Missourians get their chance this week to speak their minds about how the US Army Corps of Engineers manages the Missouri River.

A $25 million study of the Missouri River’s use is underway at the Corps of Engineers.

“It’s our belief that in fact the real purpose of the study is to eliminate navigation in its entirety from the river,” according to Randy Asbury, executive director of the Coalition to Protect the Missouri River.

Asbury says there’s reason for downstream states to be skeptical about the study.

“This is a water war,” Asbury says. “We have been in a water war with the upper basin states since the late 80’s if not earlier than that.”

That “water war” intensified in 2004 with a revision of the Master Manual that ceded 10 million acre feet of reservoir storage to the upstream states. The war generally pits navigation versus recreation. Protection of endangered species also is a factor.

Asbury, though, sees a possible turn in the favor of those downstream as concern for saving fuel and protecting the environment grows.

“Navigation is the cheapest source of transportation that’s available at this time and certainly the most environmentally friendly,” says Asbury. “Why would we want to eliminate it at this point?”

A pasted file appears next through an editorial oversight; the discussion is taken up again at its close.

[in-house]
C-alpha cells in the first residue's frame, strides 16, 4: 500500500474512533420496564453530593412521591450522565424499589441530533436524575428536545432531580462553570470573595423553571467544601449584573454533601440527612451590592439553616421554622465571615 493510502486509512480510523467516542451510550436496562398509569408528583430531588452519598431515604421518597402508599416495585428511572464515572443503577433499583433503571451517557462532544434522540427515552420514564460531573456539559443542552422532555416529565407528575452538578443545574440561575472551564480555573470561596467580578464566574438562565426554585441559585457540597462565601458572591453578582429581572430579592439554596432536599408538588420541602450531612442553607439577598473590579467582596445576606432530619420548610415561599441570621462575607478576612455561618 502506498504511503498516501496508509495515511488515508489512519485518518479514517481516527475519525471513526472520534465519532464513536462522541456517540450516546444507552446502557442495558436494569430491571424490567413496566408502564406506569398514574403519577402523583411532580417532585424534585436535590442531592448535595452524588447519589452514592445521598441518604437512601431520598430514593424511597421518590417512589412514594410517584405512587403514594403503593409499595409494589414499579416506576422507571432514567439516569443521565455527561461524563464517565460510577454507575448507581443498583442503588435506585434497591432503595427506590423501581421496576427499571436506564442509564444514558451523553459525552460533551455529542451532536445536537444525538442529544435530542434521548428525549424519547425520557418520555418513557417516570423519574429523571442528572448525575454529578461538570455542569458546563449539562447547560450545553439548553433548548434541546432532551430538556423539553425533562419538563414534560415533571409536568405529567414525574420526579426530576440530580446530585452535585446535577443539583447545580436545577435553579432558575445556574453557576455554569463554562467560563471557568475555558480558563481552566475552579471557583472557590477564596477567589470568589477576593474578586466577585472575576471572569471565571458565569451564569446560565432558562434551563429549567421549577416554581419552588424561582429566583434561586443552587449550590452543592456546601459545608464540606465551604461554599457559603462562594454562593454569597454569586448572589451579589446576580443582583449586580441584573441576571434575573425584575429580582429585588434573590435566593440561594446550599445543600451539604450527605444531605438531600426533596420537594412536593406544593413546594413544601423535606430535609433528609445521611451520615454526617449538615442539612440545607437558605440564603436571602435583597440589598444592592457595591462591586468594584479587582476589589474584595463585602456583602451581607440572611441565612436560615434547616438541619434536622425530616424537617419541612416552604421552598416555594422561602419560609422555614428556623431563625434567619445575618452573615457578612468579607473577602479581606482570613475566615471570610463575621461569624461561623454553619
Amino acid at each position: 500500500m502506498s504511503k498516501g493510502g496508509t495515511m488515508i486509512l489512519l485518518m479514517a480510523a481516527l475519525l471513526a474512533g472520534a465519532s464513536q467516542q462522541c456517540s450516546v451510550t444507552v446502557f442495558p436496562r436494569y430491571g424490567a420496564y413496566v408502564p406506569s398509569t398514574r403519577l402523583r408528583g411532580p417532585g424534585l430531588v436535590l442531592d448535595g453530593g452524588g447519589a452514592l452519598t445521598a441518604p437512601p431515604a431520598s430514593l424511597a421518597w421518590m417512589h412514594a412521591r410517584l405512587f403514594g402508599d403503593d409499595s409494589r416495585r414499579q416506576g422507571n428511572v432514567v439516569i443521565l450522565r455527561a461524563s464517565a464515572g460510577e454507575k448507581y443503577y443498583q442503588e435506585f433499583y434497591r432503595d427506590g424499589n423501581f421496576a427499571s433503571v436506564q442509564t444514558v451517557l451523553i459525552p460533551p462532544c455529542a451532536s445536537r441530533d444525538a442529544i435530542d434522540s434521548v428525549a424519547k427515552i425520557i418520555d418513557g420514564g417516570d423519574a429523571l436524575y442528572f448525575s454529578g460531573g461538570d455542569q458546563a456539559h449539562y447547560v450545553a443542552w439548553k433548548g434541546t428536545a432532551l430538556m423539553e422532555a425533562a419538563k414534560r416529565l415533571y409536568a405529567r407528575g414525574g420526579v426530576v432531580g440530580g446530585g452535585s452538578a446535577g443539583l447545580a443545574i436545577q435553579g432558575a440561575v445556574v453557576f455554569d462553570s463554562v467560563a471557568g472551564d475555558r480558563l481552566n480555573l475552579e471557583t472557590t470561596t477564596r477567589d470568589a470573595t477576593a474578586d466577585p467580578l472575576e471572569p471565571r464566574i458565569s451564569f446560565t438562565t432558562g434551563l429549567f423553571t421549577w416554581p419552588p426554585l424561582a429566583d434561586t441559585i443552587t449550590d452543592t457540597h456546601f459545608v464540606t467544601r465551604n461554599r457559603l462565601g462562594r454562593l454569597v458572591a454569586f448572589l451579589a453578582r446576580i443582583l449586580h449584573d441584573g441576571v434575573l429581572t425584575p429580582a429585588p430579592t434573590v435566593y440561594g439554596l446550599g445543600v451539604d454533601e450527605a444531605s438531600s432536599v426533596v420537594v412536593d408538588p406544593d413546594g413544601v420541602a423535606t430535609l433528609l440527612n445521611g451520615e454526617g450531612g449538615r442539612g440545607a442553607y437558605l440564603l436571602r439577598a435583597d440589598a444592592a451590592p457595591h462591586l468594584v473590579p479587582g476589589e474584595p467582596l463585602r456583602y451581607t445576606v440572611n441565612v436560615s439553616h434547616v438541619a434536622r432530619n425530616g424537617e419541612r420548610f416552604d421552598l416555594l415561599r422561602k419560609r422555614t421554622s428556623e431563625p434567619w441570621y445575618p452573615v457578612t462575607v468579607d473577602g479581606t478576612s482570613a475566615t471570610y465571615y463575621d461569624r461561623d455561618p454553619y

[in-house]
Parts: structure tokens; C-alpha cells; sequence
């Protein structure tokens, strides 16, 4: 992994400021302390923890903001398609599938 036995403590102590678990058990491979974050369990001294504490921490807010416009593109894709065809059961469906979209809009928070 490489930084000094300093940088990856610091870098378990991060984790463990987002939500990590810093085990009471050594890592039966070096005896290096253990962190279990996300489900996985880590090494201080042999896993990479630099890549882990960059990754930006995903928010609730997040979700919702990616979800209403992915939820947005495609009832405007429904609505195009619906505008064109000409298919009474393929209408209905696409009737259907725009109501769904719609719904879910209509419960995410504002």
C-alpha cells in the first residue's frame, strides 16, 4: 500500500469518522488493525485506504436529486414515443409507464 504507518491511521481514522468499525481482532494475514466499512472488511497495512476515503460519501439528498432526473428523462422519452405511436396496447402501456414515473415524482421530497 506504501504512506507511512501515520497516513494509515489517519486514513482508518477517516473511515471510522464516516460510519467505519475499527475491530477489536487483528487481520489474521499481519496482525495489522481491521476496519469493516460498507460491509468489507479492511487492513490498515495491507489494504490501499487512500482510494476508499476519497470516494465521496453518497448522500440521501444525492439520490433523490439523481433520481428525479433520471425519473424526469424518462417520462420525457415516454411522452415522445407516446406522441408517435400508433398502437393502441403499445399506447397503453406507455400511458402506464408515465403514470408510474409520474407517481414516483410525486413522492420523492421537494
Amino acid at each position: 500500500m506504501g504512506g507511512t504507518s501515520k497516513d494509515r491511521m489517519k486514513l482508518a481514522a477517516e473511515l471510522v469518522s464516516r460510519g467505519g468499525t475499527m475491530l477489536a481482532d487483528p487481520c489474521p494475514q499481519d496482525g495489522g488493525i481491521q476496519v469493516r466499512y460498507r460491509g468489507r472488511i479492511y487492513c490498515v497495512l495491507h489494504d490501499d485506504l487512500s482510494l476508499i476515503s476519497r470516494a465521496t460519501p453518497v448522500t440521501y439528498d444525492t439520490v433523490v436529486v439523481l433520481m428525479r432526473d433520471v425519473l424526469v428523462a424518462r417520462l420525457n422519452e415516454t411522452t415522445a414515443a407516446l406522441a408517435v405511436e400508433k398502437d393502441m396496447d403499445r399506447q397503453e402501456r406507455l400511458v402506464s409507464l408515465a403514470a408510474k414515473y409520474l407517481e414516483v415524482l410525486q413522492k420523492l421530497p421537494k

Asbury says the Missouri River is important to Missouri in many ways, not just navigation. He says many cities along the Missouri use the river for drinking water. It also is used to generate electricity and to cool power plants as well as for irrigation and flood control. Asbury says the Missouri River’s notorious unreliability has been the main culprit in a reduction of tonnage shipped on the river. What is shipped includes grain, fertilizer, asphalt and sand for construction. Asbury believes the river could become an important transportation source for cargo containers in the future.

This new study examines use of the river in an effort to decide whether the law passed by Congress in 1944 should change. The Corps of Engineers is holding public meetings on future management of the Missouri River at the following dates and locations.

June 1st, 2010: Hearing at Capitol Plaza Hotel; 415 West McCarty Street, Jefferson City, MO 65101

June 2nd 2010: Hearing at Marriott Country Club Plaza; 4445 Main St, Kansas City, MO 64111

June 3rd, 2010: Hearing at Ramada Inn; 4016 Frederick Blvd, St. Joseph, MO 64506

July 9th, 2010: Hearing at Doubletree Hotel at Westport; 1973 Craigshire Rd, St. Louis, MO 63146

All hearings are scheduled for 5:00pm-8:00pm; The first two hours will contain presentations and a question and answer session with Corps of Engineers Study Team members. The final hour is an ‘open mic’ session, to simply hear input from attendees.

AUDIO: Brent Martin reports [1:30 MP3]